When my young daughter says she’s thirsty, I take for granted that the water from our kitchen tap is clean and safe. In fact, that’s what most Americans assume. But should we?
As we mark World Water Day on March 22, the disturbing truth is that roughly a quarter of Americans drink from water systems that violate the Safe Drinking Water Act. Violations range from failing to properly test water to allowing dangerous levels of lead or arsenic—and occur everywhere: in rural communities and big cities, in red states and blue ones.
The lead contamination crisis in Flint, Michigan, was extreme—and shocking because of the role that race played. However, it was not an isolated case, and we need to consider it a national wake-up call.
Across the country, water systems are old, badly maintained, and in dire need of modernizing—from lead service lines in Milwaukee, Wisconsin, and Newark, New Jersey, to silt and debris in drinking water after heavy rain in Austin, Texas, to fecal contamination in Penn Township, Pennsylvania. Worse, some are managed by dysfunctional agencies where incompetence and socioeconomic and racial bias may determine whether a community is made sick by its drinking water. The reality is that we can no longer assume that our water is safe to drink.
How unsafe is it? Depending on the source of contamination and the exposure, health effects include neurological problems and developmental disabilities in children (lead), interference with hormones (perchlorates), and increased risk of cancers of the skin, bladder, and kidney (arsenic). The Environmental Protection Agency regulates more than 90 contaminants—but a hundred more that are tracked are so far unregulated.
Everyone has a right to clean water, no matter what you look like, how much money you make, or which political party you favor. In America, that right is enshrined in the Clean Water Act of 1972, which defines how the EPA regulates pollutants in U.S. waters, and the Safe Drinking Water Act of 1974, which establishes maximum amounts of pollutants in all public water systems. Those federal laws were passed at the peak of environmental degradation in our country—a time when smog choked our cities and rivers were so contaminated they regularly caught fire.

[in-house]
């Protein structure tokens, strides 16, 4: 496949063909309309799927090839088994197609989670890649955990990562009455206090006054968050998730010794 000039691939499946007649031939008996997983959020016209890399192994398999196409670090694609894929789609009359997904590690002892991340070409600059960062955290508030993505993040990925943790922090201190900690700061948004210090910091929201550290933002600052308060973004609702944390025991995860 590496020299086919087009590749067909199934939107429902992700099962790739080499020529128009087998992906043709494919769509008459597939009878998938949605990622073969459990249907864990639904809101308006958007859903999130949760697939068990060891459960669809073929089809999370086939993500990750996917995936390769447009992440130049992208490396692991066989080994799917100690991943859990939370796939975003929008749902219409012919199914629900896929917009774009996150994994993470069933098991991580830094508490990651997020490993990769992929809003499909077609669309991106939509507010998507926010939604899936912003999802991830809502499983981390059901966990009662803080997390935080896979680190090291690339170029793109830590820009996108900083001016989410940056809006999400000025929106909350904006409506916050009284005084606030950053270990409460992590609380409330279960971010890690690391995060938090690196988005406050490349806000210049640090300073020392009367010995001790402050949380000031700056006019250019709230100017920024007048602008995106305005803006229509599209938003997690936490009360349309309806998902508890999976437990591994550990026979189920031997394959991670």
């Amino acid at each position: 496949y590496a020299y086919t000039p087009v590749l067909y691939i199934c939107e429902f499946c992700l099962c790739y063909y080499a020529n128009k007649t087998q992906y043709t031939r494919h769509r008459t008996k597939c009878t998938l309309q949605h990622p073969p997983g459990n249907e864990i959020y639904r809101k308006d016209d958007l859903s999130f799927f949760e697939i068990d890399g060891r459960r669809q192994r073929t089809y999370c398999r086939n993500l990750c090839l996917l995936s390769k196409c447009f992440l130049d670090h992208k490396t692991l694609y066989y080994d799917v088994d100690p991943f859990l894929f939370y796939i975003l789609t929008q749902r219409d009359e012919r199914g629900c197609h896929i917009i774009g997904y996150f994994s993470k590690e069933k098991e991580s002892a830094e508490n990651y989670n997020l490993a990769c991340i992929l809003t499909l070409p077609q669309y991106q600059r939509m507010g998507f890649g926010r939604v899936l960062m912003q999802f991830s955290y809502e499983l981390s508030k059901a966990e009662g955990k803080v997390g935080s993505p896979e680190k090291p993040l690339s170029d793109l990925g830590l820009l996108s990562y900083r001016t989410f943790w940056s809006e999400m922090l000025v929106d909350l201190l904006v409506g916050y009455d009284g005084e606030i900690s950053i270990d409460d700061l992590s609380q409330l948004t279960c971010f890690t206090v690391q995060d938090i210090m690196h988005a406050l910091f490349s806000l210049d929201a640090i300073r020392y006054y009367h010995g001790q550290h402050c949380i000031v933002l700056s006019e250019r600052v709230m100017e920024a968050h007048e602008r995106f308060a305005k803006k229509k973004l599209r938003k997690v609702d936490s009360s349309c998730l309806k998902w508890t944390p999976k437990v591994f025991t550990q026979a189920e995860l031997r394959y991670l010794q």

Those laws and many other regulations at state and city levels have made great progress toward reducing pollution and addressing public health. Some of us now don’t worry about the toxicity of the air for our children’s afternoon soccer games or the flammability of the local river, primarily because our environmental protections have worked. But in far too many places around the country, those basic laws are not being upheld or enforced, and people are suffering the consequences.
Look at Puerto Rico. The water situation there was unacceptable—the worst in the nation—even before Hurricane Maria in 2017. An analysis by my organization, the Natural Resources Defense Council (NRDC), showed that almost all of Puerto Rico’s residents in 2015 got their water from systems that violated the Safe Drinking Water Act and nearly 70 percent of them got their tap water from sources contaminated with coliform bacteria, disinfection by-products, and more.
Maria created a full-blown humanitarian crisis. People had no choice but to get their drinking water from toxic sources, and scores ended up in emergency rooms with gastrointestinal illnesses. Even now, more than a year after the storm, Puerto Ricans are still warned to boil water before drinking it.
As climate change increases the intensity and duration of hurricane season, Puerto Rico will likely find itself in even more dire circumstances. That means we need to invest significant resources now in the island’s water and power infrastructure, which remains fragile at best.
So far, U.S. leaders have approved only a small fraction of what Puerto Rico needs to protect itself. By shortchanging this American island, we are condemning it to more climate-related destruction and an ongoing water crisis. And many other vulnerable communities are in the same fix.